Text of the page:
The highest temperature of the year on the island of Ireland - 31.3C - has been recorded at Castlederg, Co Tyrone, as heat warnings remain in effect.

The UK Met Office said this exceeds the 31.2C reached at Ballywatticock, Co Down last Saturday.

The mercury hit 30.7C at Mount Dillon in Co Roscommon, according to Met Éireann, making it the hottest day of the year in the Republic.

A temperature of 30C was also recorded at Newport in Co Mayo.

A Status Orange high temperature warning is in place for Cavan, Monaghan, south Leitrim, Roscommon, Longford and Westmeath until Friday morning.

In these areas, maximum temperatures are likely to exceed 30C in places and overnight temperatures will drop no lower than around 20C.

The rest of the country is subject to a Status Yellow high temperature warning, with "hot conditions by day and staying very warm and humid at night", Met Éireann said.

A Met Office Amber warning is in place for Northern Ireland.

Forecasters say it will be hot and generally sunny for the rest of the day, adding that the heat may cause a few thunderstorms across north Connacht and Ulster with a risk of lightning and localised surface flooding.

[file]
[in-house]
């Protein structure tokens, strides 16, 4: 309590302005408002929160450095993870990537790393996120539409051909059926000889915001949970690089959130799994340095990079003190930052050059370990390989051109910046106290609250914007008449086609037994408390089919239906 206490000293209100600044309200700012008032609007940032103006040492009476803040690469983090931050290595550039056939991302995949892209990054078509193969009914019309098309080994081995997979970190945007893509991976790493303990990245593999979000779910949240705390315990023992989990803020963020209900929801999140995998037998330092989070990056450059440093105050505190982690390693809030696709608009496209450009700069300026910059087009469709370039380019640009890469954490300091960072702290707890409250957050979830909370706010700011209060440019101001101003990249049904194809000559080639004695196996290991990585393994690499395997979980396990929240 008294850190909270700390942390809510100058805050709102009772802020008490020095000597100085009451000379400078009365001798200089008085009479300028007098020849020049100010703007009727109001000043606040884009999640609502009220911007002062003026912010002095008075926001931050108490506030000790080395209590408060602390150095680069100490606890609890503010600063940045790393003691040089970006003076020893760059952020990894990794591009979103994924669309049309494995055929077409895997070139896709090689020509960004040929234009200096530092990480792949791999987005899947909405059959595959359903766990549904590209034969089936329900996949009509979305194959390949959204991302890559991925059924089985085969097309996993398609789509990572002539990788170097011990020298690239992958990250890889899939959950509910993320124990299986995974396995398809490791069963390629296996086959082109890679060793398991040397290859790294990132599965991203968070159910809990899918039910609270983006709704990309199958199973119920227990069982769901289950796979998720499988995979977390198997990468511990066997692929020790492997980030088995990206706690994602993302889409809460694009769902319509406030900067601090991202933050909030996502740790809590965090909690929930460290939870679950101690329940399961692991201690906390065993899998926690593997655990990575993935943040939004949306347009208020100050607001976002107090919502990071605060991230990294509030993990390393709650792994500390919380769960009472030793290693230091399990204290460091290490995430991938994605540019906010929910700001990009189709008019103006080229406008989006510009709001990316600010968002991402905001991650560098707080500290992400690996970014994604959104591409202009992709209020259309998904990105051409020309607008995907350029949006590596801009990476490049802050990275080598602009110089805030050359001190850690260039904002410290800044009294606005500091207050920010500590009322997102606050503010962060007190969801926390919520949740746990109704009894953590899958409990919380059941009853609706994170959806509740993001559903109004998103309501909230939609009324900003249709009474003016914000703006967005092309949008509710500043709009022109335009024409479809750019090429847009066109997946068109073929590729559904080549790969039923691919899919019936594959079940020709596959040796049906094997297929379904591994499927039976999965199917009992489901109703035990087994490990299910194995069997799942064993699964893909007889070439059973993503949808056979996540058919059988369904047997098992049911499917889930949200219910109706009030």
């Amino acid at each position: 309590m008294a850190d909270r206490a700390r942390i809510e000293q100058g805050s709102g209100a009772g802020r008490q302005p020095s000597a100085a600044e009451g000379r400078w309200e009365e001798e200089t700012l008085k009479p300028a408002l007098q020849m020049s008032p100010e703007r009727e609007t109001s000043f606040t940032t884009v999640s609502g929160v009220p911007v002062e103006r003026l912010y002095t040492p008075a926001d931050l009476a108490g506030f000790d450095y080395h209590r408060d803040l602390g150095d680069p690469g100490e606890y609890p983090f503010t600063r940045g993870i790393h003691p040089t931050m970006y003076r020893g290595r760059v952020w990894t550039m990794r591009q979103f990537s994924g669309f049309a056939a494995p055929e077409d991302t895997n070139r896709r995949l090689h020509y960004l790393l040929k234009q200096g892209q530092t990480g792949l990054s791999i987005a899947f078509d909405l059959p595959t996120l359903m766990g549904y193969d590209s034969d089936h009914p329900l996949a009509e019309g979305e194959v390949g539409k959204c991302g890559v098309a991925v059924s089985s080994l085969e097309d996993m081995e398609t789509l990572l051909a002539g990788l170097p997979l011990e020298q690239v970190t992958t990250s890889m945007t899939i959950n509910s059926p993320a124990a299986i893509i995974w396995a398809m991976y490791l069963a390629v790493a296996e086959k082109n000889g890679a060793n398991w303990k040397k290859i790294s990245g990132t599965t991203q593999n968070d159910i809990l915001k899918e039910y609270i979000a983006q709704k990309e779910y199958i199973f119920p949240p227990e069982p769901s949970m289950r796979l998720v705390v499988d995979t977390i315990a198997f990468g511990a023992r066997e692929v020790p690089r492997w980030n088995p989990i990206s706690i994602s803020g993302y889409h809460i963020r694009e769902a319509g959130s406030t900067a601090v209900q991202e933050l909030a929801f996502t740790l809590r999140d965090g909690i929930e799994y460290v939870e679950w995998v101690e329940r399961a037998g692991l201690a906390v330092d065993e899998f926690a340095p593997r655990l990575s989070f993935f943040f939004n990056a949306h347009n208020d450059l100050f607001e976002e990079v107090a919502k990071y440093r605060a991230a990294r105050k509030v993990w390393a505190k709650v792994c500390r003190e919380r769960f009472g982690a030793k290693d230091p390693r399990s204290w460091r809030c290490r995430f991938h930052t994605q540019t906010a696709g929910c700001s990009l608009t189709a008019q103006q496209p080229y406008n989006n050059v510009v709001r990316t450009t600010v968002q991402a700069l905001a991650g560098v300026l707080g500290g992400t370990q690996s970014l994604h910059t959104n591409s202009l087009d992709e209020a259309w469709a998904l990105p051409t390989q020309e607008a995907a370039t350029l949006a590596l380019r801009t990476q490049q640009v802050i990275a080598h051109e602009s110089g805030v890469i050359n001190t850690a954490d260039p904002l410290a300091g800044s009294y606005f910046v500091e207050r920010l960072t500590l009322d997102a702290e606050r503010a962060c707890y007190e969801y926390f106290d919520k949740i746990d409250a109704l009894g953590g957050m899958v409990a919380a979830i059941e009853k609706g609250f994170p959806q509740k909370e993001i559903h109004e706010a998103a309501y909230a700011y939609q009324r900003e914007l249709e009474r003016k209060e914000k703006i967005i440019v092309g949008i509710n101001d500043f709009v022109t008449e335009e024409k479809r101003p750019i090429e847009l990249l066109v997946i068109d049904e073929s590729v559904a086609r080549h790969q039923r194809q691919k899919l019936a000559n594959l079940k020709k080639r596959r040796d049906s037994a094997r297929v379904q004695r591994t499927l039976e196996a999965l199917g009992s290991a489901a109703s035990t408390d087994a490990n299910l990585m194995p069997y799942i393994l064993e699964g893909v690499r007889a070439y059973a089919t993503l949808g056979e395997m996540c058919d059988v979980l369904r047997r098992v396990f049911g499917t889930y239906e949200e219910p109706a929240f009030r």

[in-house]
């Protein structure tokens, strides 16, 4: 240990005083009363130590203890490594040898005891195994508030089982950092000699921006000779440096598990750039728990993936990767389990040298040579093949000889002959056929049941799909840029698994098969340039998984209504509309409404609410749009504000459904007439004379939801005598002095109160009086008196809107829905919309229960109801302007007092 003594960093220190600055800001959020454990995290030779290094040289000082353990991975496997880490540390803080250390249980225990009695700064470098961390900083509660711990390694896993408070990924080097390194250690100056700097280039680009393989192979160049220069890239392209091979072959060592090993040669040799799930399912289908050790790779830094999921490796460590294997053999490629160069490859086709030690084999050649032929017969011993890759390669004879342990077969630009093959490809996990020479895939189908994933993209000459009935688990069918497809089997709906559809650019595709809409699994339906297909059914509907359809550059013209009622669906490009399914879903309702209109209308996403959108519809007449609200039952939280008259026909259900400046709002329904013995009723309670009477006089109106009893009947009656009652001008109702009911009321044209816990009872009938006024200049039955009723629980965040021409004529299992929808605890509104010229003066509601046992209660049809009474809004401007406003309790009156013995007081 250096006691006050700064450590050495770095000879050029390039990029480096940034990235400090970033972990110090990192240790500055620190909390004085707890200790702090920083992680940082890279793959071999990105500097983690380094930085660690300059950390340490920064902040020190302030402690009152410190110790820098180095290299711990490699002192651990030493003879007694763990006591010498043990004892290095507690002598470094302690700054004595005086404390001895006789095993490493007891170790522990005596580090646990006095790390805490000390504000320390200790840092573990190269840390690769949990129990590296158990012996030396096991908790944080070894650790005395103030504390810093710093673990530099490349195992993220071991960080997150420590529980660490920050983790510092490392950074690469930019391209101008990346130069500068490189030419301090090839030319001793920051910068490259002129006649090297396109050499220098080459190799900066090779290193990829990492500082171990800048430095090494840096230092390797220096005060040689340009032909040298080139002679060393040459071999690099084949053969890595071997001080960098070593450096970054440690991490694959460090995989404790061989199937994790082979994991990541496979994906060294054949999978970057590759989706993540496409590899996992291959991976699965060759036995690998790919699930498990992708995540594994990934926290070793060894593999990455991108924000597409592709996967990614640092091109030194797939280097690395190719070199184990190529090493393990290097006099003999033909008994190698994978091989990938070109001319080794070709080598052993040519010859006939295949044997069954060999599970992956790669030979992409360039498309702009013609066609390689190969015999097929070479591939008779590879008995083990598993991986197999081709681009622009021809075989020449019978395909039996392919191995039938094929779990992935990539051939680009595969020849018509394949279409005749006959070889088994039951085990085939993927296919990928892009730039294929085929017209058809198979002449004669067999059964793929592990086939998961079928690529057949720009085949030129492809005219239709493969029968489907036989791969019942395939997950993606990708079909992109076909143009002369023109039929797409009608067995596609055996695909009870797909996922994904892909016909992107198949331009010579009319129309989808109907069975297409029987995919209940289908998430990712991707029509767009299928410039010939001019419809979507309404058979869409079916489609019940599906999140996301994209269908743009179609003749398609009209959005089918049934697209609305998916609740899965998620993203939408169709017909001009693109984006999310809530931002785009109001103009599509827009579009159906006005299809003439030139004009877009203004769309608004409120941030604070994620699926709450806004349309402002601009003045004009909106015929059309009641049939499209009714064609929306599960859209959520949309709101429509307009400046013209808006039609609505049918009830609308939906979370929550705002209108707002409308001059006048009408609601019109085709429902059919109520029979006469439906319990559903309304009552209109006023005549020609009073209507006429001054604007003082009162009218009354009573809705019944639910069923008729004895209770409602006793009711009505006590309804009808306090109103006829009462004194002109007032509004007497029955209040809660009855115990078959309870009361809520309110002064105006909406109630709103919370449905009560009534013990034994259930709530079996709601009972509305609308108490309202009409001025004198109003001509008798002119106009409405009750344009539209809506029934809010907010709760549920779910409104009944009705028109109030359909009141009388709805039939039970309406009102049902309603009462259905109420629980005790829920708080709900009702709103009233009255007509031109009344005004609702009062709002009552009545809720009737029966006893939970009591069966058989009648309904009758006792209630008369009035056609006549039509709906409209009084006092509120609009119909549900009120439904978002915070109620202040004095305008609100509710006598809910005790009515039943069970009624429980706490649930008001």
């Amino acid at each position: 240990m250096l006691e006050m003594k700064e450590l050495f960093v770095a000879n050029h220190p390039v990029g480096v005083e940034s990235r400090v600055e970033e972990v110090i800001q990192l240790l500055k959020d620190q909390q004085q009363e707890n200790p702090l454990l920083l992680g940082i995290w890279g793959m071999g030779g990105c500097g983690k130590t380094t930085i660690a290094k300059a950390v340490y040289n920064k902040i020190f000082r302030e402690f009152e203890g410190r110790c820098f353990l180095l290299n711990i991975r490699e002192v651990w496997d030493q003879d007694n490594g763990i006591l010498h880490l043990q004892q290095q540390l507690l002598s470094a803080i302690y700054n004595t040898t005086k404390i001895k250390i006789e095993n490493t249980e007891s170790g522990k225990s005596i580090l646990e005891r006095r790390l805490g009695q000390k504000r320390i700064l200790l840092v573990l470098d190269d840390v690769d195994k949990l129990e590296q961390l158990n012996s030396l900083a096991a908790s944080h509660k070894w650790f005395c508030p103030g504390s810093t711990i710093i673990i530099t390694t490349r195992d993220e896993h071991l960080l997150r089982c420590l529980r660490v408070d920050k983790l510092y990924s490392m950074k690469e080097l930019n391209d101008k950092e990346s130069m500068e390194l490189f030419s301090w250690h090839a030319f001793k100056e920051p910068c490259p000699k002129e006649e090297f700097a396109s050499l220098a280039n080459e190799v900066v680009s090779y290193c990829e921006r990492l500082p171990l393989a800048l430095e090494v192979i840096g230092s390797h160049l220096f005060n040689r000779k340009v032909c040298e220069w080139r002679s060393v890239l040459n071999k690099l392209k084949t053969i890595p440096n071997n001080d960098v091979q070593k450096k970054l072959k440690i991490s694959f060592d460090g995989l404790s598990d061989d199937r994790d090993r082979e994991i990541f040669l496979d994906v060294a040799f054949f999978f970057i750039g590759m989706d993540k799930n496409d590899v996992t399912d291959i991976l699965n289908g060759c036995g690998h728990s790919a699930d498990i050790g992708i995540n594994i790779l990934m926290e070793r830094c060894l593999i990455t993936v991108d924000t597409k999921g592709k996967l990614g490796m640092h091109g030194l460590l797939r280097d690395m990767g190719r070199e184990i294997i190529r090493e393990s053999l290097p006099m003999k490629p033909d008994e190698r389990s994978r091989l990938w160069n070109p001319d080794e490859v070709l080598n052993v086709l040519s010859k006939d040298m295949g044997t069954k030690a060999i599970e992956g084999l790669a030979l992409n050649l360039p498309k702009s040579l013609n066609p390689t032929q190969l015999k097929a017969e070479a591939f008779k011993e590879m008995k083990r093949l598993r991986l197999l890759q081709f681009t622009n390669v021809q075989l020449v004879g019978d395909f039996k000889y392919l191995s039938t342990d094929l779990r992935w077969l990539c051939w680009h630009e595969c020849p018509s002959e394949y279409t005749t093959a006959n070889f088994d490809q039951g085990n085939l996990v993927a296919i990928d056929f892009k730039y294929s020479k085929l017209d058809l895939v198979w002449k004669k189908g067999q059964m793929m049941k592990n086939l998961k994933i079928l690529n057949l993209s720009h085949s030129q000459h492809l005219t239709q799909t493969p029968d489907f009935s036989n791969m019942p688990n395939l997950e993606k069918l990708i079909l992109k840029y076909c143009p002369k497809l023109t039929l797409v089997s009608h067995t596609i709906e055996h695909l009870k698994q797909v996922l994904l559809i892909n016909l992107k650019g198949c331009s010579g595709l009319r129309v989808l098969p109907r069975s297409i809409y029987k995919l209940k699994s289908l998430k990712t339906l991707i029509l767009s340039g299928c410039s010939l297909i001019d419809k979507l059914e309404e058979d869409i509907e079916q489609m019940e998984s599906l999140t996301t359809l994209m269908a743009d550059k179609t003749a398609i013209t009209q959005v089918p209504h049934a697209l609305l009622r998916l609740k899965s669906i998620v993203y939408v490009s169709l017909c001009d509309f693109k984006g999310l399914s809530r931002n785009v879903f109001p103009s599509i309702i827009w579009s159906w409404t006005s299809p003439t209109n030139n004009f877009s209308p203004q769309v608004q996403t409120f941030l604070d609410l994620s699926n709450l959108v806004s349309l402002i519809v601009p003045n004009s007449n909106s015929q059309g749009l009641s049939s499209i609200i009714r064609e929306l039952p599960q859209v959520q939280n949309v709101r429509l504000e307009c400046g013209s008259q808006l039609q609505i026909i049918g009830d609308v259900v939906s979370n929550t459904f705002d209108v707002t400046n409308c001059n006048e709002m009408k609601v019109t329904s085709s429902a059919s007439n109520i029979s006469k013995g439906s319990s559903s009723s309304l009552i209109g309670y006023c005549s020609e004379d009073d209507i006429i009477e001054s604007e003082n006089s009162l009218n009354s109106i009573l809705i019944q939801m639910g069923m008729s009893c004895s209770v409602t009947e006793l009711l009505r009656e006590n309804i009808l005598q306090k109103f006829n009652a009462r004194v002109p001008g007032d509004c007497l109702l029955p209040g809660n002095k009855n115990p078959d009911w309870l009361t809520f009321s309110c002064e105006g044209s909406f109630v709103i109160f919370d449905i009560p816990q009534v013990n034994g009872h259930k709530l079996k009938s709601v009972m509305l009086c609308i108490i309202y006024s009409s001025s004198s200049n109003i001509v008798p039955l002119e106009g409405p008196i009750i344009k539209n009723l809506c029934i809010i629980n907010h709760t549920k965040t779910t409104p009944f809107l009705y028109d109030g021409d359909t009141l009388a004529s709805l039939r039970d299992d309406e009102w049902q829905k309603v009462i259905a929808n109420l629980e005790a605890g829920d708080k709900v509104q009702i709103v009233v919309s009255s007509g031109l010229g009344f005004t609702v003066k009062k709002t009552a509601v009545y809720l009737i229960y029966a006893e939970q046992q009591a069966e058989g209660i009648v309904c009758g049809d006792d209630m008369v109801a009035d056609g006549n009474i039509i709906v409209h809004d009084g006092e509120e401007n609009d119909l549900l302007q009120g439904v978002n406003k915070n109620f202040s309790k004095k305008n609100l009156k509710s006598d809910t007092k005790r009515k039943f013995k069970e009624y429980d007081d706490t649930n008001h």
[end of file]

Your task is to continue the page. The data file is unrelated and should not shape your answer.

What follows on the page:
They say it will be uncomfortably warm and humid tonight with temperatures not falling below 17-20C in some areas.

Met Éireann head of forecasting Evelyn Cusack said that heatwave conditions are in place across the country, with new July temperature records set at some stations already last weekend.

She said that the World Meteorological Organisation defines a tropical night as one where air temperatures do not drop below 20C, adding that this is expected over the next few days.

"We've been close to that and we do expect that in places ... it could reach 30C or 31C almost anywhere," she said.

Health officials have urged people to take care in the hot conditions, and issued advice on how to protect yourself in the sun.